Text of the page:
Without more facts, the Court cannot discern whether Plaintiff may have a viable deliberate indifference claim. If he believes he does, he may include this claim in his amended complaint.

Count 2 - Americans with Disabilities Act

Title II of the ADA prohibits public entities from denying qualified individuals with disabilities the opportunity to participate in the services, programs, or activities of the public entity because of their disabilities, and it prohibits discrimination against disabled individuals by a public entity. 42 U.S.C. § 12132. A prison inmate may sue state officials in their official capacity for prospective injunctive relief under Title II. Brueggeman ex rel. Brueggeman v. Blagojevich, 324 F.3d 906, 912 (7th Cir. 2003). Damages may also be available under Title II, if the state actor's conduct violated the Eighth Amendment as well as the ADA. See United States v. Georgia, 546 U.S. 151 (2006).

Because Plaintiff states that he has already been given a medical waiver to exempt him from having to climb stairs, the complaint does not indicate that any further injunctive relief would be necessary. As to damages, the original complaint does not contain sufficient information to discern whether Plaintiff might proceed with such a claim. If Plaintiff wishes to assert a claim under the ADA, he may do so in the amended complaint.

Count 3 - Rehabilitation Act

Under the Rehabilitation Act, an "otherwise qualified individual with a disability" cannot be "excluded from the participation in, be denied the benefits of, or be subjected to discrimination under any program or activity receiving Federal financial assistance" on account of his or her disability. 29 U.S.C.A. § 794(a). Because all state prisons receive some federal funding, a disabled state prisoner may have a cause of action under the Rehabilitation Act for a denial of access to employment or rehabilitative programs. An RA claim may exist even if the plaintiff does not have an ADA claim. See Jaros v. Illinois Dep't. of Corrections, 684 F.3d 667 (7th Cir. 2012); Norfleet v. Walker, 684 F.3d 688, 690 (7th Cir. 2012).

In this case, had Plaintiff desired to participate in the educational program at Vienna but been prevented from doing so by officials' failure to make the facility accessible to him, he might have a claim under the RA. Because Plaintiff wanted to be excused from attending classes and was given the accommodation he requested, however, no RA claim is apparent from the complaint. If Plaintiff wishes to assert a Rehabilitation Act claim, he may do so in the amended complaint.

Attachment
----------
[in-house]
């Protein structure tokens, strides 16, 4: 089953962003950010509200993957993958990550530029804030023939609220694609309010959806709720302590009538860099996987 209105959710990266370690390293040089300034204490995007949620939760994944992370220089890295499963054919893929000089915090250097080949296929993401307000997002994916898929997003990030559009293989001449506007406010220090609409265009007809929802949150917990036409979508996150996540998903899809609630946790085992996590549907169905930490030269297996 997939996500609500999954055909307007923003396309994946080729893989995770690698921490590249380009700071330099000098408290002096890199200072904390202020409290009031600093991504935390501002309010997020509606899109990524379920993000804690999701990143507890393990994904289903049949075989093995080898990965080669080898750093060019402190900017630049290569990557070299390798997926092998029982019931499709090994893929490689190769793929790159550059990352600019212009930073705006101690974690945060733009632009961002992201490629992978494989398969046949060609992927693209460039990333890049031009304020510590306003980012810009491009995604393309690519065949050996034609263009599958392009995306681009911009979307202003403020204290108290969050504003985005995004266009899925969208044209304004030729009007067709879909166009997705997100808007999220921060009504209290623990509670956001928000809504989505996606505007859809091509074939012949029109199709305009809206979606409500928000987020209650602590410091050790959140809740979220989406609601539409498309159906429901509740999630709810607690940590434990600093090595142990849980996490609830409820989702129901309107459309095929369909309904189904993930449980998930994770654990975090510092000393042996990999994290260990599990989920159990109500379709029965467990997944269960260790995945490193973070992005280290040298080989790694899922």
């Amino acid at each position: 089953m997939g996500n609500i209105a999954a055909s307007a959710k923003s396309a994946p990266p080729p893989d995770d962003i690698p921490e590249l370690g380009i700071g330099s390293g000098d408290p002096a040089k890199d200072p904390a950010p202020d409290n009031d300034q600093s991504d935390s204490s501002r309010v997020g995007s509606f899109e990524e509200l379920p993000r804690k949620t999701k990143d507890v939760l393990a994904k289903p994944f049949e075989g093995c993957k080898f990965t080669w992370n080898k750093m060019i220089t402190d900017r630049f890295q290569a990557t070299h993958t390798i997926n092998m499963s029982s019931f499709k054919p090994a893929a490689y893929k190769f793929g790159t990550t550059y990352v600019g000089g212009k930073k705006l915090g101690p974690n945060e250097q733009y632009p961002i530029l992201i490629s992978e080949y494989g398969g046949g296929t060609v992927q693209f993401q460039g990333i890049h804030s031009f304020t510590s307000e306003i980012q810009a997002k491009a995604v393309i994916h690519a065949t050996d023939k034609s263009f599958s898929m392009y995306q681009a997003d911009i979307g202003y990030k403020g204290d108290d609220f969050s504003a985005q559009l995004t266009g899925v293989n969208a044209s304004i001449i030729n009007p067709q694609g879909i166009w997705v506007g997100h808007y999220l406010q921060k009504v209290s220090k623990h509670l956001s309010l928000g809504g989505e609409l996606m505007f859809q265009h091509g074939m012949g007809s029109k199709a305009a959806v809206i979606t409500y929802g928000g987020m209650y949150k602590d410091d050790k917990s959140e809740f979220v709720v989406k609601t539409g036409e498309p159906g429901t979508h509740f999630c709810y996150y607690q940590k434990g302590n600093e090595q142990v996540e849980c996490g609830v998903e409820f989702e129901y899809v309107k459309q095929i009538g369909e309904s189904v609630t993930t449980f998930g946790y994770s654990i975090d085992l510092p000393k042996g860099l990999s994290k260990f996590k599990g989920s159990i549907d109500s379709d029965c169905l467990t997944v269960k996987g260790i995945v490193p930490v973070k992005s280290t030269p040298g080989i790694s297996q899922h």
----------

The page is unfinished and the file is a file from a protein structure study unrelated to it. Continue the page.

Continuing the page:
Pending Motions

Plaintiff's motion for recruitment of counsel (Doc. 2) shall be held in abeyance pending the receipt of Plaintiff's amended complaint.

The motion for leave to proceed in forma pauperis ("IFP") (Doc. 3) shall be addressed in a separate order, following the receipt of Plaintiff's inmate trust account records for the six months preceding the filing of this action. If Plaintiff fails to submit his account records by January 9, 2015, as previously ordered (Doc. 6), this action shall be subject to dismissal. Plaintiff shall note that his obligation to pay the filing fee for this action was incurred at the time the action was filed, thus the filing fee of $350.00[1]remains due and payable, even if the action is ultimately dismissed. See 28 U.S.C. § 1915(b)(1); Lucien v. Jockisch, 133 F.3d 464, 467 (7th Cir. 1998).


The Complaint (Doc. 1) is DISMISSED without prejudice for failure to state a claim upon which relief may be granted.

IT IS FURTHER ORDERED that, should he wish to proceed with this case, Plaintiff shall file his First Amended Complaint within 35 days of the entry of this order (on or before January 8, 2015). It is strongly recommended that Plaintiff use the form designed for use in this district for civil rights actions. He should label the pleading "First Amended Complaint" and include Case Number 14-cv-1273-NJR. The amended complaint shall present each claim in a separate count as designated by the Court above. In each count, Plaintiff shall specify, by name, [2] each Defendant alleged to be liable under the count, as well as the actions alleged to have been taken by that Defendant. New individual Defendants may be added if they were personally involved in the incidents giving rise to Plaintiff's claims. Plaintiff should attempt to include the facts of his case in chronological order, inserting names of defendants where necessary to identify the actors and the dates of any material acts or omissions.

An amended complaint supersedes and replaces the original complaint, rendering the original complaint void. See Flannery v. Recording Indus. Ass'n of Am., 354 F.3d 632, 638 n.1 (7th Cir. 2004). The Court will not accept piecemeal amendments to the original complaint. Thus, the First Amended Complaint must stand on its own, without reference to any other pleading. If the First Amended Complaint does not conform to these requirements, it will be stricken. Plaintiff must also re-file any exhibits he wishes the Court to consider along with the First Amended Complaint. Failure to file an amended complaint shall result in the dismissal of this action with prejudice. Such dismissal shall count as one of Plaintiff's three allotted "strikes" within the meaning of 28 U.S.C. § 1915(g).

No service shall be ordered on any Defendant until after the Court completes its § 1915A review of the First Amended Complaint.

In order to assist Plaintiff in preparing his amended complaint, the Clerk is DIRECTED to mail Plaintiff a blank civil rights complaint form.

Finally, Plaintiff is ADVISED that he is under a continuing obligation to keep the Clerk of Court and each opposing party informed of any change in his address; the Court will not independently investigate his whereabouts. This shall be done in writing and not later than 7 days after a transfer or other change in address occurs. Failure to comply with this order will cause a delay in the transmission of court documents and may result in dismissal of this action for want of prosecution. See FED. R. CIV. P. 41(b).